In an increasingly global world, far more of us now have to communicate and build relationships across cultures. We often hear about the challenges of this—for example, Erin Meyer’s The Culture Map talks about how you might overcome some of the difficulties. However, we often forget that other cultures can also give us tools and concepts that may help us to navigate this global world in a more nuanced way.
One such concept is the Korean idea of nunchi. This is most notably discussed in a book by Korean-American writer Euny Hong, The Power of Nunchi: The Korean Secret to Happiness and Success.
Reading the room
Nunchi translates literally as ‘eye-measure’. It is the art of being able to ‘read the room’ to understand how people are feeling—and then use that as a way to build trust and connection. If you think this sounds very similar to the Western idea of emotional intelligence, you are not wrong. However, two key differences between nunchi and emotional intelligence:
The first is that nunchi is about seeing a room as a whole. You should view a room as an ‘organism’, rather than a group of individual people. In other words, it has a life of its own, separate from the lives of the individuals within it. This is a somewhat alien concept to those brought up on the individualism of the West. However, in reality, it is a good reflection of how groups behave. Consider, for example, group behaviours such as the Abilene paradox, where a group comes to a decision that none of the individuals actually supports, simply because none of them wants to damage the perceived group harmony. It is also reflected in concepts such as ‘reading the room’, or being aware of the atmosphere and responding to it.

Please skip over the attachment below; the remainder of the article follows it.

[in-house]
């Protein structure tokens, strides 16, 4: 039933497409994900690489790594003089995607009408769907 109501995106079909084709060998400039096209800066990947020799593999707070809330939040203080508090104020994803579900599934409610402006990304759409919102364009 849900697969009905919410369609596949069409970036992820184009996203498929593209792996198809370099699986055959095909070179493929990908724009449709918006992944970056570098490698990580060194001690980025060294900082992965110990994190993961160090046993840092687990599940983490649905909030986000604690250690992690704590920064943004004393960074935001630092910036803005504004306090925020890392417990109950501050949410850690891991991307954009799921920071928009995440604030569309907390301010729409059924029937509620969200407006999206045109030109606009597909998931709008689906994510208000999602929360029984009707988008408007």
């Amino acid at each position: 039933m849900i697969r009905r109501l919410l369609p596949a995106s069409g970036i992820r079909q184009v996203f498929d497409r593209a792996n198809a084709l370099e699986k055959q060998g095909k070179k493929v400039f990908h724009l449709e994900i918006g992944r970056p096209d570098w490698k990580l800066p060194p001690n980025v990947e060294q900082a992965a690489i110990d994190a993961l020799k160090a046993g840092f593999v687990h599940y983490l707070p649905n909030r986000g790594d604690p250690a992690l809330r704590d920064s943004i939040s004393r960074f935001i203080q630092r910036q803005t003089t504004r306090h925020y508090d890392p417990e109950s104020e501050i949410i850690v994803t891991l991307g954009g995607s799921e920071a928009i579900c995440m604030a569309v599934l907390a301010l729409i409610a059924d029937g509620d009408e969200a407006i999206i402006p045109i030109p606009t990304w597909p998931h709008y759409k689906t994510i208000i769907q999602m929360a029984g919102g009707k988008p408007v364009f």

The second difference from emotional intelligence is that nunchi is all about speed. Hong explains that Koreans are not lauded for ‘good’ but ‘quick’ nunchi. It is crucial to be able to process social information quickly, because it changes from moment to moment—and you need to be able to detect those changes.
Korean children are taught about nunchi from a very early age. It is a skill that is actively cultivated there. However, it is also possible to develop it later in life. The first thing to do is to empty and open your mind. You need to be able to take in new information and process it. It follows that you also need to be fully present in the room: focused on what is going on, not on the message you just received, or what you are going to have for dinner later.
Nunchi may rely on speed, but Hong’s top tips for developing it are all about waiting. She highlights the importance of being aware of the effect of your arrival on a room. Take a few moments to feel the atmosphere, to make sure that your actions and words will be appropriate. If everyone is engaged in an activity, don’t try to break it up or distract them. Instead, wait quietly to see what is happening.
Similarly, never underestimate the value of saying nothing. In the West, we often feel pressure to fill gaps in a conversation. It can be wise to resist this, and simply listen instead. Take the time to focus on non-verbal cues instead of words, because these give you valuable information about mood and emotion.
Hong also emphasises the importance of manners as a way to make people feel more comfortable. This also makes sense. Broadly speaking, manners are simply social conventions, but good manners go far beyond so-called etiquette. It was once said of Queen Elizabeth II that if a guest used the wrong cutlery or their fingers to eat, she would do so too, to make them feel more comfortable. That’s good manners. It is about responding to the cues given by others, rather than what you expected to see, and acting in a way that makes them feel good.
From intent to impact: the thought leadership path
it is worth touching lightly on the difference between intent and impact. Intent is what you meant. It is inside your head. Impact is the effect of your actions on others. It is external. Nunchi relies on getting beyond intent to impact. It doesn’t matter what you meant. What matters is the effect that you had on the comfort of those around you.